education ‘is’ or what it is trying to ‘do’ , axioms that are themselves guided
by contextual factors. It is also inevitable that these contextual factors are
further influenced by the wider society and particularly its culture.
It is also possible to understand
entrepreneurship education systemically; in the sense of being able to identify
contextual factors; inputs into system; educational processes; and, outputs. The
systemic nature of entrepreneurship education is, however, complicated by the
fact that there is little clarity about what the outputs are designed to ‘be’. This
lack of clarity about the intended outputs leads to significant diversity
surrounding the inputs. In this sense the idea of ‘entrepreneurship education’
as one thing would appear to be rather problematic suggesting further effort is
required to begin the development of detailed taxonomies and typologies based
on current international practice.
Thus, entrepreneurship education, as a
research domain, while gathering some momentum has a great deal more to do to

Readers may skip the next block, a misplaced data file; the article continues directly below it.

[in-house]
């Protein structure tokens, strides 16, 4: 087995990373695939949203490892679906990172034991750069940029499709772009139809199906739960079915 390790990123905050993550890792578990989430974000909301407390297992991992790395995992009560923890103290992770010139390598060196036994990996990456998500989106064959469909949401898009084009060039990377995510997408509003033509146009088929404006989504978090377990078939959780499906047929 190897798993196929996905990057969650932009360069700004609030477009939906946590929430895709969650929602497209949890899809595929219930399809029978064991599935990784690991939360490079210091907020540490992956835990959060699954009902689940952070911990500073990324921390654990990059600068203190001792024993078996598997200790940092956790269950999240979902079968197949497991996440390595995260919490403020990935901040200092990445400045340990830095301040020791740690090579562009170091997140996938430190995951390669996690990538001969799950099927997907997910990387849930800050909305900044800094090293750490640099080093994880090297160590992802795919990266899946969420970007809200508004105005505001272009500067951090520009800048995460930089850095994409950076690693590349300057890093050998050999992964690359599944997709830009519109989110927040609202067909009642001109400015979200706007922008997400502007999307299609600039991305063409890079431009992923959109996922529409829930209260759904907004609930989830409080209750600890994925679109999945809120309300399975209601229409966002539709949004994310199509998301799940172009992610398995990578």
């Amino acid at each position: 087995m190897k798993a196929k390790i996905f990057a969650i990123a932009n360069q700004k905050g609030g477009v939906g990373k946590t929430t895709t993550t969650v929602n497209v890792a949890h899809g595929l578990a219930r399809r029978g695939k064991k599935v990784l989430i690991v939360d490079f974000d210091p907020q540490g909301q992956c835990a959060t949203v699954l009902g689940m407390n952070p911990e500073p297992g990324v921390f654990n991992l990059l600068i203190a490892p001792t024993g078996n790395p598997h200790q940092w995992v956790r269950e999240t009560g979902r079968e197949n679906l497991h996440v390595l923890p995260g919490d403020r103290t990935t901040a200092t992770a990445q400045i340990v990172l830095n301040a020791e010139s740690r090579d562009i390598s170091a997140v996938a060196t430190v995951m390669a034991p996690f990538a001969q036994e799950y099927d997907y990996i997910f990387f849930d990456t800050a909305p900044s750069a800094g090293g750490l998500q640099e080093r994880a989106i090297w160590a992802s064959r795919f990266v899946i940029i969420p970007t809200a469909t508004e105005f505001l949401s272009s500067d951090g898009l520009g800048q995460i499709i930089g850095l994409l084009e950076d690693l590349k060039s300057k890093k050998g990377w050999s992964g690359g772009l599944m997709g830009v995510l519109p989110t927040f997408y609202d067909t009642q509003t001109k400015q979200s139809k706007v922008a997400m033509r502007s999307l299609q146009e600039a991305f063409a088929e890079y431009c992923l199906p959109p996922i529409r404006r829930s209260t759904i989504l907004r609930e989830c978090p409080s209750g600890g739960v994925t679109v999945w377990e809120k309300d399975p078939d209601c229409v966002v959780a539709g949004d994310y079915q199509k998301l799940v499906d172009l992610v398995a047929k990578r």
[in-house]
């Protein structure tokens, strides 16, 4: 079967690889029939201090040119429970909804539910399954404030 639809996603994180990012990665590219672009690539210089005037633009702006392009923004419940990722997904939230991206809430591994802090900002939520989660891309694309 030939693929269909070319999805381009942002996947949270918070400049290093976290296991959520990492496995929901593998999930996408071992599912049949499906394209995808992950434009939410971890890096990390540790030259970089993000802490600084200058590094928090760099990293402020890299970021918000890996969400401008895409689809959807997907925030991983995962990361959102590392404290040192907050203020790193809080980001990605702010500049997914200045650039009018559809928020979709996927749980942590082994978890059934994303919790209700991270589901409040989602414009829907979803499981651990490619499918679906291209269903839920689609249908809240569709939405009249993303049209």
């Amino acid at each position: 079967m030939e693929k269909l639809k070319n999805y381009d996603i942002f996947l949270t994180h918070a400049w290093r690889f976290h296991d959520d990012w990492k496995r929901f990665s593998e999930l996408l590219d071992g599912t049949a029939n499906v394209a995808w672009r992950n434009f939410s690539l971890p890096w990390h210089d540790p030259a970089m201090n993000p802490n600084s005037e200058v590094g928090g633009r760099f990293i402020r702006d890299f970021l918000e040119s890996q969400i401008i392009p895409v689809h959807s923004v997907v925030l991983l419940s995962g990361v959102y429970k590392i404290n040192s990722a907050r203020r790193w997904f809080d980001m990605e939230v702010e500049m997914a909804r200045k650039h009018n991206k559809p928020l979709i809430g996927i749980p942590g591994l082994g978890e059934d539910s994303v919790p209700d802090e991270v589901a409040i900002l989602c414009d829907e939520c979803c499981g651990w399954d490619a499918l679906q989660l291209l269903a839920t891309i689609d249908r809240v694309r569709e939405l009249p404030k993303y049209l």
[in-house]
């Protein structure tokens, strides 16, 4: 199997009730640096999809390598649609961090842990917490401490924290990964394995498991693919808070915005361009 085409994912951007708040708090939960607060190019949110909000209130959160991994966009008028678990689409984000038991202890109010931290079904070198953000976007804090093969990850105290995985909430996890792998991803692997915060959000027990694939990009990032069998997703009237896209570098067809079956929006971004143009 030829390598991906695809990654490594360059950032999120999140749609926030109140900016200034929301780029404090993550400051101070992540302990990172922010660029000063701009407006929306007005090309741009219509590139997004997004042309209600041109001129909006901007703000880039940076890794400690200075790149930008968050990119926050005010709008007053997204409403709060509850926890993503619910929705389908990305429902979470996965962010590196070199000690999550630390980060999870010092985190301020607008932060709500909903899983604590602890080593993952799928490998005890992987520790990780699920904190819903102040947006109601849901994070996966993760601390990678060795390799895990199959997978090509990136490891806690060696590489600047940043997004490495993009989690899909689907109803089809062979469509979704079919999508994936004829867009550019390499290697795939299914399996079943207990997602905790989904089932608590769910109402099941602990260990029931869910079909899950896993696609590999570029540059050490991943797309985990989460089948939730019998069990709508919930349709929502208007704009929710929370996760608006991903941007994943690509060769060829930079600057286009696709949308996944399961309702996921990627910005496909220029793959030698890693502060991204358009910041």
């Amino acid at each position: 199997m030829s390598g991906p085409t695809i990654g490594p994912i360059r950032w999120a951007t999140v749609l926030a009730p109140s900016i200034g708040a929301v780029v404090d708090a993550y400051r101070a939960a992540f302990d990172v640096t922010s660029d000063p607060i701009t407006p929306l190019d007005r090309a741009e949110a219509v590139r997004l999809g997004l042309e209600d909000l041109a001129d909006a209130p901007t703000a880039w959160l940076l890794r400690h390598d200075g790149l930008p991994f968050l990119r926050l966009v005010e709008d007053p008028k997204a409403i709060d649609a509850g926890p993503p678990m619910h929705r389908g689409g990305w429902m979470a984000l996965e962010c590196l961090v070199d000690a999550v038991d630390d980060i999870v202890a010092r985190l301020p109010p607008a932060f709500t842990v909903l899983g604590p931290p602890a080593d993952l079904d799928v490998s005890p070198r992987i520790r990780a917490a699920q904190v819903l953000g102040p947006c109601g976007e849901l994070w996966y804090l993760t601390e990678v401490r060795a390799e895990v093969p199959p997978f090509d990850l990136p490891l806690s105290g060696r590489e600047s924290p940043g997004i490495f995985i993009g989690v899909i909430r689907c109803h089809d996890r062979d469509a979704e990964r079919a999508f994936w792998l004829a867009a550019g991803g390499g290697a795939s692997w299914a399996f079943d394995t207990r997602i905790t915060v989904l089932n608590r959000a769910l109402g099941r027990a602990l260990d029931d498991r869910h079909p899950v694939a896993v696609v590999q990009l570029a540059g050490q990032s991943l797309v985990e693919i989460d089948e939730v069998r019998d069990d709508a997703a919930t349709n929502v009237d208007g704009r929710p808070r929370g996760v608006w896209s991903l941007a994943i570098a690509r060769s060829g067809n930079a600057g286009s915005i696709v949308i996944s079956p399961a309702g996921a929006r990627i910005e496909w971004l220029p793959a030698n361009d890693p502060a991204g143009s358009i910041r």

integrate understanding across the different levels of research endeavor and
needs to be better linked into general debates on adult learning, management
learning and role of HE in general.
It is important to mention that there are
some differences between Business school approach and entrepreneur real world
approach, which are reflected in the table.
Table 1. Contrasting learning approaches;
the business school approach versus and the entrepreneur real world approach
It is necessary to point out that
entrepreneurs’ training on the basis of both Hoseo University Graduate School
of Entrepreneurship (South Korea) and East-Kazakhstan State Technical
University Kazakhstan-Korean high school of innovative entrepreneurship (Kazakhstan) entrepreneur real world approach is used. Most of the professors of Hoseo University who give lectures to entrepreneurs are the owners and CEOs of real
businesses; they have necessary experience and can share it with the students.
It is very important, in our opinion, that future and present entrepreneurs can
get real experience that can be applied in real business situations.
Basic entrepreneurship skills are reflected
in table 2. The most important, in our opinion, is creativity. Timmons (1994)
has argued that creativity should be central to entrepreneurship education
provision, and the concept of creativity has been a constant focus of
educational thinking and practice (Torrance and Rockenstein, 1988).
Furthermore, Gibb (1996) proposes that certain basic stimuli for